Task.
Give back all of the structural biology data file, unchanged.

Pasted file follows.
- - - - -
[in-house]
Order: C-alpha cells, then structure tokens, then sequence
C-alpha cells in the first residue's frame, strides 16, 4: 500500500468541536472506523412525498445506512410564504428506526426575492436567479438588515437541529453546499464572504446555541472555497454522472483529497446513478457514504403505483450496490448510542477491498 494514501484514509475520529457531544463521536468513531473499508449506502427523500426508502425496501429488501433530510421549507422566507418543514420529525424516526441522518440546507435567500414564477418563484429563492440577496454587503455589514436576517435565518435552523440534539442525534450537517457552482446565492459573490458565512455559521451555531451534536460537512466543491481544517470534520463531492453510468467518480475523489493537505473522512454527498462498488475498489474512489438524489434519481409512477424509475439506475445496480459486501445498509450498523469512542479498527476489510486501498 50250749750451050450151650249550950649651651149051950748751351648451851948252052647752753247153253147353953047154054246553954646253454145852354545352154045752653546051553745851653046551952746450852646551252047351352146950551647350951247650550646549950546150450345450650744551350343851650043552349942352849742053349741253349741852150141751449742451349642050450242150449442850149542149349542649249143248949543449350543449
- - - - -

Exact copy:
[in-house]
Order: C-alpha cells, then structure tokens, then sequence
C-alpha cells in the first residue's frame, strides 16, 4: 500500500468541536472506523412525498445506512410564504428506526426575492436567479438588515437541529453546499464572504446555541472555497454522472483529497446513478457514504403505483450496490448510542477491498 494514501484514509475520529457531544463521536468513531473499508449506502427523500426508502425496501429488501433530510421549507422566507418543514420529525424516526441522518440546507435567500414564477418563484429563492440577496454587503455589514436576517435565518435552523440534539442525534450537517457552482446565492459573490458565512455559521451555531451534536460537512466543491481544517470534520463531492453510468467518480475523489493537505473522512454527498462498488475498489474512489438524489434519481409512477424509475439506475445496480459486501445498509450498523469512542479498527476489510486501498 50250749750451050450151650249550950649651651149051950748751351648451851948252052647752753247153253147353953047154054246553954646253454145852354545352154045752653546051553745851653046551952746450852646551252047351352146950551647350951247650550646549950546150450345450650744551350343851650043552349942352849742053349741253349741852150141751449742451349642050450242150449442850149542149349542649249143248949543449350543449